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California it cannot enforce a ban on vanity plates that it considers “offensive to good taste and decency” because it violates free speech, a federal judge ruled Tuesday.

Federal District Judge Jon Tigar ruled in a case filed in March against Department of Motor Vehicles Director Steve Gordon on behalf of five Californians who were denied permission to put their messages on personalized license plates.

Among them was a gay man from Oakland who owns Queer Folks Records and wanted to use the word “QUEER” but was rejected because the DMV said that could be considered an insult; a fan of the rock band Slayer who was notified that “SLAAYRR” would be considered “threatening, aggressive or hostile” and an army veteran who wanted to write down his nickname and love for wolves with “OGWOOLF” but was rejected because the DMV said OG could be construed as a reference to the “original gangster.”

A van with a personalized license plate is seen in Beverly Hills, California.  A federal judge said Tuesday, Nov. 24, 2020, that California cannot ban vanity plates that it deems offensive to good taste and decency, because that violates free speech.  (AP Photo / Damian Dovarganes, file)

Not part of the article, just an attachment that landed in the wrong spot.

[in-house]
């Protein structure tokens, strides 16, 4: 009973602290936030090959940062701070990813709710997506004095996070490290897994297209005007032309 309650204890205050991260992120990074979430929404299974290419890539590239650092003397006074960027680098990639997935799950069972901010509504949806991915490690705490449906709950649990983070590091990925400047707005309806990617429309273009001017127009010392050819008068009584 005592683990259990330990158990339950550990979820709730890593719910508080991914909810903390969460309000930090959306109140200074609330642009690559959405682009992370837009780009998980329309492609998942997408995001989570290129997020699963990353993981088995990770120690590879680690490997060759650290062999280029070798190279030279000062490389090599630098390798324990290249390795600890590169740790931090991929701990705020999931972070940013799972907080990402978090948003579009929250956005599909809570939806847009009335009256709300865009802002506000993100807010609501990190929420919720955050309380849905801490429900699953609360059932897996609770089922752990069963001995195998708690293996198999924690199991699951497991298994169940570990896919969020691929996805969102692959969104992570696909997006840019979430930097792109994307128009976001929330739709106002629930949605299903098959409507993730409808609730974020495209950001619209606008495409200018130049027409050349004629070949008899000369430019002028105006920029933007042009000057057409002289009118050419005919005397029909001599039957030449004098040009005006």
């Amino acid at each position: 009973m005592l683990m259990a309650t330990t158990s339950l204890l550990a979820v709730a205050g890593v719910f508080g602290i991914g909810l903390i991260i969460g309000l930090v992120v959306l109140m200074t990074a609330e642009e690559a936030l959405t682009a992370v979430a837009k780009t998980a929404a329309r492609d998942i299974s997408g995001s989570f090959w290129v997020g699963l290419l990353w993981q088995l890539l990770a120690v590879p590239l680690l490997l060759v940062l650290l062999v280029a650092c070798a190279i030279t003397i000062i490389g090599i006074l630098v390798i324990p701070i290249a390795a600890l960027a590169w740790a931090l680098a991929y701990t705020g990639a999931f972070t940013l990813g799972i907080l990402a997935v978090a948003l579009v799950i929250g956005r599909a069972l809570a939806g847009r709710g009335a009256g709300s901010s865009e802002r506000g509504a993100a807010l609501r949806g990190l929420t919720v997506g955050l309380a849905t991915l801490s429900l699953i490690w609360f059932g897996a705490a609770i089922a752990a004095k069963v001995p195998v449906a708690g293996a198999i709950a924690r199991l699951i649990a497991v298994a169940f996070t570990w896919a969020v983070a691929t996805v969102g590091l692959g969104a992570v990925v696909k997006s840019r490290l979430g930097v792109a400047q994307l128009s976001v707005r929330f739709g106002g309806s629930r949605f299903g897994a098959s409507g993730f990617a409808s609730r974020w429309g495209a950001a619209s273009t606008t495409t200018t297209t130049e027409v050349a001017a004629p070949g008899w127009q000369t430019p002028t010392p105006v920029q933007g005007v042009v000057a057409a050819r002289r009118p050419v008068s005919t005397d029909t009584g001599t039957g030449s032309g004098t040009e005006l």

A van with a personalized license plate is seen in Beverly Hills, California. A federal judge said Tuesday, Nov. 24, 2020, that California cannot ban vanity plates that it deems offensive to good taste and decency, because that violates free speech. (AP Photo / Damian Dovarganes, file) (AP)

Others were rejected because their license plates may look or sound like an expletive or could be interpreted as sexual, depending on the judge’s ruling.

Citing freedom of speech cases from the US Supreme Court, the judge struck down a DMV rule that said vanity license plate configurations cannot have “offensive connotations to good taste and decency.”

The judge said the personalized messages were types of personal expression, not “government speech” and therefore the regulations governing them “must be both neutral and reasonable.”

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He pointed to a 2017 US Supreme Court case that allowed an Asian-American rock band to call itself The Slants by saying that public speaking cannot be banned because it may offend some people.

However, Tigar said the DMV could probably be allowed to deny license plates that are, for example, obscene, profane, or contain hate speech because they fall outside the protections of the First Amendment.

“This is a great day for our clients and the 250,000 Californians who seek to express their messages on personalized plaques each year,” attorney Wen Fa of the Pacific Legal Foundation, who filed the lawsuit, said in a statement. “Vague prohibitions on offensive speech allow bureaucrats to inject their subjective preferences and undermine the rule of law.”

The DMV was reviewing the ruling and declined to comment further, the San Francisco Chronicle reported.


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